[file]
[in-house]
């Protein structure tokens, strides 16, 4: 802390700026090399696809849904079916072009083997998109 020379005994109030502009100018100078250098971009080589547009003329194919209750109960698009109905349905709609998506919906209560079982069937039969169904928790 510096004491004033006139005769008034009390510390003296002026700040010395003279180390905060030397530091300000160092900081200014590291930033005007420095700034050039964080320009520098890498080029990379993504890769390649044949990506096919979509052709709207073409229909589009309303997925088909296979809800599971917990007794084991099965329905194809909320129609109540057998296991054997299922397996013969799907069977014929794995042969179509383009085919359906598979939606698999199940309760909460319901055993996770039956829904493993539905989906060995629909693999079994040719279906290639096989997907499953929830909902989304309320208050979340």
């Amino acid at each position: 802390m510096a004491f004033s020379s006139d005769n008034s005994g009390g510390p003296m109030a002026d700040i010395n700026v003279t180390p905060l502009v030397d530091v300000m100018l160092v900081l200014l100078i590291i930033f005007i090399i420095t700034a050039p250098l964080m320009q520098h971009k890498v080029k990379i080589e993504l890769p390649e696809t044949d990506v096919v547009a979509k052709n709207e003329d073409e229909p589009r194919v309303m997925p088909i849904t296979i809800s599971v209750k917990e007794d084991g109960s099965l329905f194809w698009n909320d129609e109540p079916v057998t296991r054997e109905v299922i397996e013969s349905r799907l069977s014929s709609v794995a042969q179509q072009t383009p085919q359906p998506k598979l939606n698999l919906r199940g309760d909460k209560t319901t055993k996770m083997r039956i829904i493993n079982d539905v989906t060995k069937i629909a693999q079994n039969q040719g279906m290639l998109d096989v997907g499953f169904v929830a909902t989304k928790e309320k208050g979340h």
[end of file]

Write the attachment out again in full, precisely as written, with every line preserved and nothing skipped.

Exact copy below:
[in-house]
């Protein structure tokens, strides 16, 4: 802390700026090399696809849904079916072009083997998109 020379005994109030502009100018100078250098971009080589547009003329194919209750109960698009109905349905709609998506919906209560079982069937039969169904928790 510096004491004033006139005769008034009390510390003296002026700040010395003279180390905060030397530091300000160092900081200014590291930033005007420095700034050039964080320009520098890498080029990379993504890769390649044949990506096919979509052709709207073409229909589009309303997925088909296979809800599971917990007794084991099965329905194809909320129609109540057998296991054997299922397996013969799907069977014929794995042969179509383009085919359906598979939606698999199940309760909460319901055993996770039956829904493993539905989906060995629909693999079994040719279906290639096989997907499953929830909902989304309320208050979340």
């Amino acid at each position: 802390m510096a004491f004033s020379s006139d005769n008034s005994g009390g510390p003296m109030a002026d700040i010395n700026v003279t180390p905060l502009v030397d530091v300000m100018l160092v900081l200014l100078i590291i930033f005007i090399i420095t700034a050039p250098l964080m320009q520098h971009k890498v080029k990379i080589e993504l890769p390649e696809t044949d990506v096919v547009a979509k052709n709207e003329d073409e229909p589009r194919v309303m997925p088909i849904t296979i809800s599971v209750k917990e007794d084991g109960s099965l329905f194809w698009n909320d129609e109540p079916v057998t296991r054997e109905v299922i397996e013969s349905r799907l069977s014929s709609v794995a042969q179509q072009t383009p085919q359906p998506k598979l939606n698999l919906r199940g309760d909460k209560t319901t055993k996770m083997r039956i829904i493993n079982d539905v989906t060995k069937i629909a693999q079994n039969q040719g279906m290639l998109d096989v997907g499953f169904v929830a909902t989304k928790e309320k208050g979340h």